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How to Build with Faux Beams: Glues and Screws

How to Build with Faux Beams: Glues and Screws

Check out our photo gallery or some of our past blog posts and you'll see some amazing creations built using our faux wood beams. When we talk about those projects, we often refer to how the designers glued certain pieces together to achieve the final look.

But many customers have expressed concern about gluing our beams together - worried that because they're not made of real wood, there might be a reaction to many of the common types of glue available on the market.

In all honesty, that's not a unfair concern to have. Our beams are made from lightweight and durable high density polyurethane foam - and many people have memories of putting glue onto Styrofoam or similar foam substances and watching it melt away.

Beams attached with constructive adhesive and decorative beam straps. This is a great project in which construction adhesive has been used to attach beam straps and secure the beams to each other.

Well, the good news is that you don't need to worry. First off, we can recommend the best glues to use when building things with our beams. Secondly, we can reassure you that polyurethane foam is actually one of the least-reactive materials available; and safe to use with a wide variety of commercially-available adhesives.

But the concerns aren't unfounded. In fact, a lot of commercially available glues can have some truly unexpected reactions with common household materials. Super glue, for example - known chemically as cyanoacrylate and sold commercially as Scotch-Weld or Loctite - can actually ignite cotton or wool when you combine them; or generate enough heat through a chemical reaction to cause serious burns.

(I learned that the hard way - dripping super glue into my lap while building a model plane!)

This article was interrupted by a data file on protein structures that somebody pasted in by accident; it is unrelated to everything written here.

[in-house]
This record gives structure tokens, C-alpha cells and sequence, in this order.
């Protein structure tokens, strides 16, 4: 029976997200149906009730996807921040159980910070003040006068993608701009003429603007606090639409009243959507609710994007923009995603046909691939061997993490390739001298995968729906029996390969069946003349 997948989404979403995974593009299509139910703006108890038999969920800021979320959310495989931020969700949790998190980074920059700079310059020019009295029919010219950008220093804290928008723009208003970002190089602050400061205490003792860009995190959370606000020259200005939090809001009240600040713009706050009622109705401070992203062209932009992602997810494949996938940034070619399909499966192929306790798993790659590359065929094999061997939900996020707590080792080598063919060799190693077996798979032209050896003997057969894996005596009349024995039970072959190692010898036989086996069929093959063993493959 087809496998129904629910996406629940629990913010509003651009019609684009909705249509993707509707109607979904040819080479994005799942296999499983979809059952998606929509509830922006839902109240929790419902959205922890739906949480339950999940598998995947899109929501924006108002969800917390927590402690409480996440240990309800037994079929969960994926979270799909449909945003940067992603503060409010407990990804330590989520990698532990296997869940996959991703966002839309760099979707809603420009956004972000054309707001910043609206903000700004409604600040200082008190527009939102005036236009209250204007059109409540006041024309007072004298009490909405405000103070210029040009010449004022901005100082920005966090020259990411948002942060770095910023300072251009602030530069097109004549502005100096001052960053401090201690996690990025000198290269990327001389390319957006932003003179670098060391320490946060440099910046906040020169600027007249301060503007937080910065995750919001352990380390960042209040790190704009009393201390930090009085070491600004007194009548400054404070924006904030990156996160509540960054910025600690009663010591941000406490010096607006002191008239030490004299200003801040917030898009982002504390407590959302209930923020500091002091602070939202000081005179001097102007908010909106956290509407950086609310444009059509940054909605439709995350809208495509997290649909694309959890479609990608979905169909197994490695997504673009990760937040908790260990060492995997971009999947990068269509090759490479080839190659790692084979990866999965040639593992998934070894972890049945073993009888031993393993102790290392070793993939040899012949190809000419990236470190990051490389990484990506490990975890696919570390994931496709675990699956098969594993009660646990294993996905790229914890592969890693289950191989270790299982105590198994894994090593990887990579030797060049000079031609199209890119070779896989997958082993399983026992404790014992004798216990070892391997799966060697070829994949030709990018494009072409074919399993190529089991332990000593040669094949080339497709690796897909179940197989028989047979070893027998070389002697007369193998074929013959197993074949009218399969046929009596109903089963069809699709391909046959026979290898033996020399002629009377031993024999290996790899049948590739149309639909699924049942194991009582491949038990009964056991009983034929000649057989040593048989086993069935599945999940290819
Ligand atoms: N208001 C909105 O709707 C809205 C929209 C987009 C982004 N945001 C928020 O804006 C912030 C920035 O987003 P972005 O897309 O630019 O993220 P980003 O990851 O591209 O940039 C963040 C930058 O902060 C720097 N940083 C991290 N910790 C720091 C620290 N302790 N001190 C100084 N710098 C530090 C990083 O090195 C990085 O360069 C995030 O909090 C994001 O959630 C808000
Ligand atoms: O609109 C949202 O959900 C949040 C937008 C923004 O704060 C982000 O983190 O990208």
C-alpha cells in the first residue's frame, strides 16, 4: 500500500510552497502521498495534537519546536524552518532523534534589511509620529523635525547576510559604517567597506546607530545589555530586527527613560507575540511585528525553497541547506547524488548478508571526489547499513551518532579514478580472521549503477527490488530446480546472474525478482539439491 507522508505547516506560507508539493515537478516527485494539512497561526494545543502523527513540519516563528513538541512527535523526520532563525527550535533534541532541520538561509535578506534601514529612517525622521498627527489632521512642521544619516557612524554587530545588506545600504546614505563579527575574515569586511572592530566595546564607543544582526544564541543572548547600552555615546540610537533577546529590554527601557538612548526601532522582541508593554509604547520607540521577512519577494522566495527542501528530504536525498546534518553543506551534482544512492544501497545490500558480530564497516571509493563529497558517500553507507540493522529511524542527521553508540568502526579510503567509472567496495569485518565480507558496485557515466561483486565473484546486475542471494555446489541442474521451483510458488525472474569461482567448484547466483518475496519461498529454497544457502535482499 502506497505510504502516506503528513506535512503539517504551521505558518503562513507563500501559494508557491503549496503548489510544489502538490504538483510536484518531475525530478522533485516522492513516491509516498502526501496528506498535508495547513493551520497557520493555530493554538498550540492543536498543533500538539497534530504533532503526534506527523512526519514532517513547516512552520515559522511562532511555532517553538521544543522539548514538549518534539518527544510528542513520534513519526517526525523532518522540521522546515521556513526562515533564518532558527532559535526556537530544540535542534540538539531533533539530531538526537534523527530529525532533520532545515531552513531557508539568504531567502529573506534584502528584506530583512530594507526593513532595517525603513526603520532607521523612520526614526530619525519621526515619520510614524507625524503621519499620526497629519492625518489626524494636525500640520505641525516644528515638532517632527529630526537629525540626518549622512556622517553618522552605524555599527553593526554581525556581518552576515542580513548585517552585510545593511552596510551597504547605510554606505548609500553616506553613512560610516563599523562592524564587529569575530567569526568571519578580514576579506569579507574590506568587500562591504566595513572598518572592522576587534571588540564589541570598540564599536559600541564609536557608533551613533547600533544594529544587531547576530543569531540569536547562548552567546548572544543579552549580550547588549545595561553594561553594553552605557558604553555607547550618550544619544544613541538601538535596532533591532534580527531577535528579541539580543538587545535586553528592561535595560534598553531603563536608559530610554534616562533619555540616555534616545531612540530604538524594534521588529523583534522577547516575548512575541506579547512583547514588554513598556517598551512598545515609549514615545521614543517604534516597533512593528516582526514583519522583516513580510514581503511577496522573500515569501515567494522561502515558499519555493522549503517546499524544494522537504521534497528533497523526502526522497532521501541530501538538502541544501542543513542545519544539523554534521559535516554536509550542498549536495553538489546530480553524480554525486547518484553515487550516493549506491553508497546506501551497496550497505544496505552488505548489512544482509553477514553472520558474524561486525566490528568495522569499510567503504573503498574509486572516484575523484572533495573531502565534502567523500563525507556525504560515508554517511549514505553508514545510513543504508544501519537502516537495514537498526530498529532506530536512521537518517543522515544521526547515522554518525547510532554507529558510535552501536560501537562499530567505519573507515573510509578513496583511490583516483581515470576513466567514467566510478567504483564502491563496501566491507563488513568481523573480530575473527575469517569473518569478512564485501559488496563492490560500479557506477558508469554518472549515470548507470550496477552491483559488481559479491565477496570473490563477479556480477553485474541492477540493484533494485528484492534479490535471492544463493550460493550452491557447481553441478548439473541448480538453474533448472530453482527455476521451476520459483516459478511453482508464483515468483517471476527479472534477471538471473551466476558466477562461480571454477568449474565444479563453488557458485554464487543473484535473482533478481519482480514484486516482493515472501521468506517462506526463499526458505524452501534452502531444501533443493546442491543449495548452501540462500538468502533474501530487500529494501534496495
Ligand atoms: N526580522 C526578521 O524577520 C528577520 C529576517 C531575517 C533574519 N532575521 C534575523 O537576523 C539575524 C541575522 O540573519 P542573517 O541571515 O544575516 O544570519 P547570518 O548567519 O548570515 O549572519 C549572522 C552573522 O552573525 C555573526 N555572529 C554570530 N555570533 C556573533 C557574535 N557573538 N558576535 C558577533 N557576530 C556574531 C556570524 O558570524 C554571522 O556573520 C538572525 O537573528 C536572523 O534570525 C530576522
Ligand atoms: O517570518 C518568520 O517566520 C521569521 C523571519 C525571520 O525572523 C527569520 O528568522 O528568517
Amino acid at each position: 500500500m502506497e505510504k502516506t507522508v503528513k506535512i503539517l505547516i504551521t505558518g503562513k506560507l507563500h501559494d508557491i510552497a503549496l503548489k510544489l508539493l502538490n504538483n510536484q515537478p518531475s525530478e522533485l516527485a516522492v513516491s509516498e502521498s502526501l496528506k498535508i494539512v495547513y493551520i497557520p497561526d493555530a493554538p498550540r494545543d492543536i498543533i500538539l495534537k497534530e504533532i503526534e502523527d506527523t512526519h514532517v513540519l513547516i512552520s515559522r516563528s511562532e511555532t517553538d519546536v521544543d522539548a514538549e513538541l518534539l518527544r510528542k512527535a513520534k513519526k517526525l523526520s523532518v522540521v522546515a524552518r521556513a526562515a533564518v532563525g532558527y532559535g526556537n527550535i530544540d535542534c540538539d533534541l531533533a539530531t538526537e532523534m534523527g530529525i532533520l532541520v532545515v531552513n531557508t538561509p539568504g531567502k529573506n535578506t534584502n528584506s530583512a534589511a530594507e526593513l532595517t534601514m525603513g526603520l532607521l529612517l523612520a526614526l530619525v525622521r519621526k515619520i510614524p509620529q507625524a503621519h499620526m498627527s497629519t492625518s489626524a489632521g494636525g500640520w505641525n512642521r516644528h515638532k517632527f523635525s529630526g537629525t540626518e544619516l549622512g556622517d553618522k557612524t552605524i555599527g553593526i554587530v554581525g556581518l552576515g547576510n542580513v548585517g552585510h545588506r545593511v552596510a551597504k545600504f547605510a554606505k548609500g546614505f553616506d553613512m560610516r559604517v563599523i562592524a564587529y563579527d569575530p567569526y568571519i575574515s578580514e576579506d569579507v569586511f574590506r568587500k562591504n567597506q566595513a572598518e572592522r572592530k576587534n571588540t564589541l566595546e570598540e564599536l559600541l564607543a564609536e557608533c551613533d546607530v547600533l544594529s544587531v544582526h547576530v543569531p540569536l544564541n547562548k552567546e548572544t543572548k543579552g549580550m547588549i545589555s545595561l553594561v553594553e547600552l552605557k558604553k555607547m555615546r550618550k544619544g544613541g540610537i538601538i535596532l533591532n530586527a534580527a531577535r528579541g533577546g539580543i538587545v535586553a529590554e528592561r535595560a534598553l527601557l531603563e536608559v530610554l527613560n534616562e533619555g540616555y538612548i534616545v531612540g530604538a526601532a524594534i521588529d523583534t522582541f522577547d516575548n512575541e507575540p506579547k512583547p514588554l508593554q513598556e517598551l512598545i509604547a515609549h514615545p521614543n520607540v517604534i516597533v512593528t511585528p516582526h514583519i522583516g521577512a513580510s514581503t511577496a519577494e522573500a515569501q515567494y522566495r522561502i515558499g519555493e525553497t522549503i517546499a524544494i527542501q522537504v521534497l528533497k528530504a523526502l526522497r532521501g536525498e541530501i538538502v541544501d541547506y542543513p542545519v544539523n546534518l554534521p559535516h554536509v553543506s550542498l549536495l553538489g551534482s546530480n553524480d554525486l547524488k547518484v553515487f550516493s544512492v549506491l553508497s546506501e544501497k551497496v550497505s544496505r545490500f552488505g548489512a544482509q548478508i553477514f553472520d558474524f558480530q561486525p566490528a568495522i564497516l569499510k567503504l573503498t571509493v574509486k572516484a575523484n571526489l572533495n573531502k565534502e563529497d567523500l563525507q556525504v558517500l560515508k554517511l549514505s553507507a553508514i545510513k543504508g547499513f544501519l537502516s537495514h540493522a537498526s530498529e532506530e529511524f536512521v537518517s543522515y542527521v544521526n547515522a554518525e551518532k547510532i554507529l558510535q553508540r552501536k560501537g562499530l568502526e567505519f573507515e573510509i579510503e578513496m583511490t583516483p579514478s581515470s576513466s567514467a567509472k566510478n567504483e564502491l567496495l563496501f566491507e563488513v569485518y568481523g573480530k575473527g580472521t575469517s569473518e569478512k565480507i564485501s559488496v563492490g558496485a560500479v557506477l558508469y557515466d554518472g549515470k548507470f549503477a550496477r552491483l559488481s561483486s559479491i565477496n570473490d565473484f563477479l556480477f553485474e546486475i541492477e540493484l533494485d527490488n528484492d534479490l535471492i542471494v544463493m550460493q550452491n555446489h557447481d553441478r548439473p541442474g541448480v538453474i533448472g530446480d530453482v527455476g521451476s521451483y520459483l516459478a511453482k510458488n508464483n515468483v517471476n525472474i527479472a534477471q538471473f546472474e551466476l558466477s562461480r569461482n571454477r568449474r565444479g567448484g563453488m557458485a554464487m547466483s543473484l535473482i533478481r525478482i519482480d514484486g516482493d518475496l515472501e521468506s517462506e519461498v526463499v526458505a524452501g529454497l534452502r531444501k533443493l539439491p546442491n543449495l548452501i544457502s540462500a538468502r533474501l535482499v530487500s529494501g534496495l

Also, check out what super glue does to regular Styrofoam:

That's one of the reasons we chose polyurethane as the material for our[products. As a closed-cell polymer, it's actually resilient to most commercially-available solvents and won't melt when exposed to common adhesives, or paints.

That being said, there are definitely some best-choices that can be made in terms of adhesives, paints and other treatments that you use to finish, decorate and secure your faux wood beams.

We recently wrote about the best choices for painting, staining and coloring faux beams - but in terms of attaching them to each other? Here are the options:

  • Screws

When you attach the beams to mounting blocks, we often recommend using traditional wood screws; and our beams are perfect for that. The dense polyurethane foam is easy to drill into, and secures screws tightly; ensuring a snug, permanent bond.

However, there are reasons why this isn't great for attaching one beam to another - especially because foam can crumble and once a screw has been disturbed or dislodged, it often ruins the screw-hole (and leaves a hole in the beam.)

That's why I'd recommend using screws only for final attachment, and then only into a solid material underneath like a wooden mounting block. If you're going to want to remove the beams at any point, try a more resilient option like using magnets.

  • Wood glue

What you know of as Wood Glue or Elmer's Glue is the delicious white stuff we used to eat at pre-school (wait, what do you mean that was just me?) It's actually called Polymer glue, and is a versatile type of adhesive that is especially good for gluing (you guessed it) wood. That's because it actually seeps into the porous surface of wood to really create a secure bond.

That being said, wood glue is not the perfect choice for gluing our beams. It has its uses, sure, but the way it dries - into a clear, white and shiny bond - isn't always the best-looking or most versatile finish.

  • Construction adhesive

 There are a variety of different products sold as 'construction adhesive' but all are generally a good match for using with our beams. Some are polyurethane-based themselves, while others are made from similar materials.

Depending on the type of adhesive you buy, it can work especially well with our faux products. Check the spec sheet to see if the glue is 'foaming' or 'non-foaming'. Foaming means it expands after application; which can be great when you're touching up spots like old drill holes - but not so great when you're trying to seamlessly join two beams.

Our beams help keep your options open, and that gives you a world of possibilities to explore. Whether you're building a truss, attaching corbels, or applying beam straps, you have a good range of materials to help you achieve your goals; and our beams are durable enough to support all of them.

If you have any tips or hints you've discovered during your faux wood beam projects, don't be shy - let us know about them in the comments section below. Even after all these years, we're still learning new ways in which people are using our products; and we're always eager to share what we learn here.

Faux corbels attached to a beam with construction adhesive. Because real corbels are poking through the surface of the wall, our faux corbels have to not show any obvious attachment points. That's why attaching them with construction adhesive is a good option.